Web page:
Mention Dev Anand, and the first associate that springs to mind is neither any heroine nor any filmmaker but S.D.Burman. As the actor told Screen some years ago, "Dada was humble, confident, accessible, generous, temperamental and whimsical, sometimes stubborn for a while. I revere, I admire, I loved Dada Burman! He was a pillar of my banner Navketan."

    S.D.Burman had a natural affinity for progressive people who were young in thought. His creative canvas was luxuriously wide, despite his penchant for personal austerity in lifestyle despite a royal origin. He would dump associates who were inclined to excessive chest-thumping (like Sahir Ludhianvi despite all his genius, and a few others whose thoughts remain shackled by various leanings and complexes) and opt for those who looked ahead, like Dev and Vijay Anand, Majrooh Sultanpuri, Shailendra and later Anand Bakshi. No one has ever heard a boring or a dated S.D.Burman song, and even in the millennium, we have had remixes of 'Saiyyan dil mein aana re...' which he composed for Bahar 55 years ago!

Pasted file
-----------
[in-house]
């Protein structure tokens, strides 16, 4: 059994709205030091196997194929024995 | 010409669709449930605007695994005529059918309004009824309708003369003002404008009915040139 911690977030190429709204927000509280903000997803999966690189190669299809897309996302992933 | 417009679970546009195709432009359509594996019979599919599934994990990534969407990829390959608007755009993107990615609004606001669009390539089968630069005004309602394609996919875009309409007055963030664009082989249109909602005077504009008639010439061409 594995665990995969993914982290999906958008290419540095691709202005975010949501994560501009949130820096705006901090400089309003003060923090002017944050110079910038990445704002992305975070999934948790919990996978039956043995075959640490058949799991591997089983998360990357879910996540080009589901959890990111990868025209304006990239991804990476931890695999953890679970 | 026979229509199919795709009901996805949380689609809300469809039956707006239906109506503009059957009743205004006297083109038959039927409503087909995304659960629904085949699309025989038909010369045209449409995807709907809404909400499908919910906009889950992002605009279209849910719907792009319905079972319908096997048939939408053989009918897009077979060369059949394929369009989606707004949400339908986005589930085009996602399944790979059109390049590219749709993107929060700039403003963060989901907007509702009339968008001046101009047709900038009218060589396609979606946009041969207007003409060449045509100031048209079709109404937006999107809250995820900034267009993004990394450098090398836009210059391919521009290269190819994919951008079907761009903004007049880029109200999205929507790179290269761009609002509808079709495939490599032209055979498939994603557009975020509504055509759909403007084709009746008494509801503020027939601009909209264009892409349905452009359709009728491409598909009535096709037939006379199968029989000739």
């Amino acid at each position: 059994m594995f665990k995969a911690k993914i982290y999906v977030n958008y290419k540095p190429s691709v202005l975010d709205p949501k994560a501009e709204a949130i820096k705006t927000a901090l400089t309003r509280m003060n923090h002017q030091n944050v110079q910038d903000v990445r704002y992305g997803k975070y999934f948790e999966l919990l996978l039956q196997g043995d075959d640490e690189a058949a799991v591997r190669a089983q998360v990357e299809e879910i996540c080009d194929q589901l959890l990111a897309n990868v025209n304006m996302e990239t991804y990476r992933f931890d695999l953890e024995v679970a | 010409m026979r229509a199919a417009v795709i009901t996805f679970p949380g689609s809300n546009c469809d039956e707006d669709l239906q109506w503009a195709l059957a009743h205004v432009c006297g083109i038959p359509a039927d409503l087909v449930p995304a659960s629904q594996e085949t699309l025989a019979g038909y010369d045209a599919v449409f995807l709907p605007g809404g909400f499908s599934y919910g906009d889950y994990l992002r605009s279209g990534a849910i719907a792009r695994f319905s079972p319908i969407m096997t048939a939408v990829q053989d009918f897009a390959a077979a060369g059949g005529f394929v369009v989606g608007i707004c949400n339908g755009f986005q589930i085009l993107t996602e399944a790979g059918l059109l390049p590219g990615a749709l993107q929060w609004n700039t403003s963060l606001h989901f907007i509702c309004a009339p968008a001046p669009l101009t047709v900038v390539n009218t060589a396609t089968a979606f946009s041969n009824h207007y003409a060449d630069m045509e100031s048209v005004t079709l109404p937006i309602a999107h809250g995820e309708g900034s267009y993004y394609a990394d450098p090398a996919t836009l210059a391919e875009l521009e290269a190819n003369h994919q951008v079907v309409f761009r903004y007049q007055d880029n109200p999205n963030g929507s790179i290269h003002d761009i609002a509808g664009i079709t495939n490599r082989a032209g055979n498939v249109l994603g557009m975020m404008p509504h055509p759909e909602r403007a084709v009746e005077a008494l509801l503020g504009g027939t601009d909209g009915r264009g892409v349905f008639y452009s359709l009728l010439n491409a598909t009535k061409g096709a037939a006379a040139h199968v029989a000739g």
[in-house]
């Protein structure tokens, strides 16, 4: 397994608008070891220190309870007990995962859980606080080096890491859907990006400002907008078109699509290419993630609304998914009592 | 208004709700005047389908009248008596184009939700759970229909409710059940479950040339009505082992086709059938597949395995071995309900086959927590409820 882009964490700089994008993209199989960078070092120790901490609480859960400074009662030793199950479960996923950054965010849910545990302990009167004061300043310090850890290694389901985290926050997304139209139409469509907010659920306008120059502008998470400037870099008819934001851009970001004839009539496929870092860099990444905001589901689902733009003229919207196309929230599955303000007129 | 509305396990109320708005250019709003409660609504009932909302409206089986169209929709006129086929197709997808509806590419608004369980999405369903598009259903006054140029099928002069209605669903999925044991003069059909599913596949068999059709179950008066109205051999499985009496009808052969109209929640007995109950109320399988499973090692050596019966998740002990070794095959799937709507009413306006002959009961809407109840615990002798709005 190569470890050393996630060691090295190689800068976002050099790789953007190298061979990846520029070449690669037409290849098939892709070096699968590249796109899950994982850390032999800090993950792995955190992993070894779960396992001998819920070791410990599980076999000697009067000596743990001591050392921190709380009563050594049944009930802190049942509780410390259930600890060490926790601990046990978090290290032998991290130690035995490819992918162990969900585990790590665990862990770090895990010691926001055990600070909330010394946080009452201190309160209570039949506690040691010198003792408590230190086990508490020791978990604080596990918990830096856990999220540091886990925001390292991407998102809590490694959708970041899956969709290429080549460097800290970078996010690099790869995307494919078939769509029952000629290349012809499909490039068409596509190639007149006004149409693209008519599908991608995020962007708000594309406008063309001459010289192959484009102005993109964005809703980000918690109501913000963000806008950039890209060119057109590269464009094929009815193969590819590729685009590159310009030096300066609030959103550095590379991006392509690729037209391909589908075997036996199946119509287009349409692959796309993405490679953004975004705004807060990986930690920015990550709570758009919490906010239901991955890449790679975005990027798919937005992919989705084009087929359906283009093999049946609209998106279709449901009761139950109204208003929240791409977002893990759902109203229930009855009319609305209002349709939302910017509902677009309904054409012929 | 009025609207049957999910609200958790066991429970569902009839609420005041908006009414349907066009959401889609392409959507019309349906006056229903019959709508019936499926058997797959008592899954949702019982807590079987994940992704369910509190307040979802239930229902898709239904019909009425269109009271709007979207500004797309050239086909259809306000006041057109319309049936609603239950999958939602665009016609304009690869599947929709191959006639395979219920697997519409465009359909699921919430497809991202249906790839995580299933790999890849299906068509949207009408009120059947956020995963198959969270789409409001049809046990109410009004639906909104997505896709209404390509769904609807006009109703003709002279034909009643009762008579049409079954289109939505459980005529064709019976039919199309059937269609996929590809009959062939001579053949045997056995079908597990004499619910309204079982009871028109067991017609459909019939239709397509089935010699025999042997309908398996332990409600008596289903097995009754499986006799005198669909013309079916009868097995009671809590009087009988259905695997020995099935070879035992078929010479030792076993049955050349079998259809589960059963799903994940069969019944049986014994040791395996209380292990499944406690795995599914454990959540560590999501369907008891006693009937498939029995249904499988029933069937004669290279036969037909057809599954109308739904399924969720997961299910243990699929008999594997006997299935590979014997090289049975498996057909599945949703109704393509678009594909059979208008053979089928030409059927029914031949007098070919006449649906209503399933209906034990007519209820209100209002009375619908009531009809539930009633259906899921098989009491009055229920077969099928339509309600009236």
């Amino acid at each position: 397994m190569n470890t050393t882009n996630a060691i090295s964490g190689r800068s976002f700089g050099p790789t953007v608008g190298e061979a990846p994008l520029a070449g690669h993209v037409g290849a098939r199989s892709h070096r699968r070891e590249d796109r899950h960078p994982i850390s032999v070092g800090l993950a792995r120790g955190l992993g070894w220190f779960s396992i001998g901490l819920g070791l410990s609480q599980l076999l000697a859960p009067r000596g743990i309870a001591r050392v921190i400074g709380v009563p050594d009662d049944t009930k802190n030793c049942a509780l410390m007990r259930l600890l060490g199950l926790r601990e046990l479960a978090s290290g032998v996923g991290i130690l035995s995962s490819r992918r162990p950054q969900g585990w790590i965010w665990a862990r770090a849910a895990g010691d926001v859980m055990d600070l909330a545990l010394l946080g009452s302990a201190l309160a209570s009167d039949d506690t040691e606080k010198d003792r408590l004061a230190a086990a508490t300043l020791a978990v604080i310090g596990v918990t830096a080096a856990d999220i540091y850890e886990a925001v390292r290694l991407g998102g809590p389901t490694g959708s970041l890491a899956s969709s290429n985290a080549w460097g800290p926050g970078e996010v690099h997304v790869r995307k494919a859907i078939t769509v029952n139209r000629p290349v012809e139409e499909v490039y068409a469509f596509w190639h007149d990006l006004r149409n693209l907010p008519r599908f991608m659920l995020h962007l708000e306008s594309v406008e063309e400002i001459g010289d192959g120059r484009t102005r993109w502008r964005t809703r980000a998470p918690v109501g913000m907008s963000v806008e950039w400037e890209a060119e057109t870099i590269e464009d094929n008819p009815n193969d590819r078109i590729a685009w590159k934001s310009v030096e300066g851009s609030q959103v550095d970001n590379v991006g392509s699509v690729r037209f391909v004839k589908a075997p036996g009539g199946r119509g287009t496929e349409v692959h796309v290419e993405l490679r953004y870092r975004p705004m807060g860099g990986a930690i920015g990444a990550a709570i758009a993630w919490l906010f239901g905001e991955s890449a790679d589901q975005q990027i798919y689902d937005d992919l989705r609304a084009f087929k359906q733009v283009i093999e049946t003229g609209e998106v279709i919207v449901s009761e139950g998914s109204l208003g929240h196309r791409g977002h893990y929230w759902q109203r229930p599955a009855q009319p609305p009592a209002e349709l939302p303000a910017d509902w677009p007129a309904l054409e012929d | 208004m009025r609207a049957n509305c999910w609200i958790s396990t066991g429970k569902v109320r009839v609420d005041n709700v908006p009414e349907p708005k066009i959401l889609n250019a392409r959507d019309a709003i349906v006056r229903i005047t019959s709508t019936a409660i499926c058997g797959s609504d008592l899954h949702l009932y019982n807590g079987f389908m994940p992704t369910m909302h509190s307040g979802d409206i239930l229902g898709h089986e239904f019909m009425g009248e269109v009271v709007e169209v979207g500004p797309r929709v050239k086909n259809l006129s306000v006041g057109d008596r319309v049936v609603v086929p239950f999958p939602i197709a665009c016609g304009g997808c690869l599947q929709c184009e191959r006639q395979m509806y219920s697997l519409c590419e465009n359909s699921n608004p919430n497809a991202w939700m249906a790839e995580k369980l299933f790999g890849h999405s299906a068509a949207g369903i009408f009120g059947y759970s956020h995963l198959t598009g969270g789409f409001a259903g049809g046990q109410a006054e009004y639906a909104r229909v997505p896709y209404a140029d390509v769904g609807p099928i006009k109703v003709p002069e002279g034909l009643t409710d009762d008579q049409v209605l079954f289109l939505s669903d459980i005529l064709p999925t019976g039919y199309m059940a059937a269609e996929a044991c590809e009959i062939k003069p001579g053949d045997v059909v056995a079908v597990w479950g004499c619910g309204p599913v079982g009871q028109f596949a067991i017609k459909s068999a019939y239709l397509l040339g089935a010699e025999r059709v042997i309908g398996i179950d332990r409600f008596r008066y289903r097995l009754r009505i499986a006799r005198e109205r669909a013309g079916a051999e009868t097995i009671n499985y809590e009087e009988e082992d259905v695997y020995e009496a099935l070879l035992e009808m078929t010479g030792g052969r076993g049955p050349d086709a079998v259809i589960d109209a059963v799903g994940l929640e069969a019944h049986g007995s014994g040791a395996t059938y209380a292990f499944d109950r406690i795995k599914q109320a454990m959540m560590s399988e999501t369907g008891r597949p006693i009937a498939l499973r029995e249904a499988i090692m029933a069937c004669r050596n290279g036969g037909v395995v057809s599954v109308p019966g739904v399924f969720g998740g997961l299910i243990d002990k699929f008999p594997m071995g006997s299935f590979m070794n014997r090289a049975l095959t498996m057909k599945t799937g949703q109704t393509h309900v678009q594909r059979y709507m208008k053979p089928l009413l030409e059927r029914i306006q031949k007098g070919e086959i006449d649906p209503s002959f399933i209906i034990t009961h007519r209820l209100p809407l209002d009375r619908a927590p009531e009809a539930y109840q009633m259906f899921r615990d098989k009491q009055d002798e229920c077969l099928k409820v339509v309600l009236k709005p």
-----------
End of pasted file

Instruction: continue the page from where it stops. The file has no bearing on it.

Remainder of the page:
We can thus round off this tribute by enumerating just a few of the 'youngest' compositions Dada ever made - 'Tadbeer se bigdi hui...' (Baazi /Geeta Dutt/1951), 'Jeevan ke safar mein rahi...'(Munimji /Kishore Kumar/1955), 'Jaane kya toone kahi...(Pyaasa/ Geeta Dutt/ 1957), 'Aankhon mein kya ji...' (Paying Guest/ Kishore-Asha/1958), 'Koi aaya dhadkan kehti hai...' (Lajwanti /Asha Bhosle/1958), 'Hai apna dil to awara...' (Jaal/ Hemant Kumar/1958), 'Khoya khoya chand...' (Kaala Bazaar/ Mohammed Rafi/1960), 'Dil ka bhanwar...' (Tere Ghar Ke Saamne/ Mohammed Rafi/1963), 'Raat akeli hai...' (Jewel Thief/Asha Bhosle/1967) and so many others. Note how each one of these seemed to be a product of the next decade from the one to which they actually belong!

    The S.D.Burman record will always play on, and a young century is just a new beginning.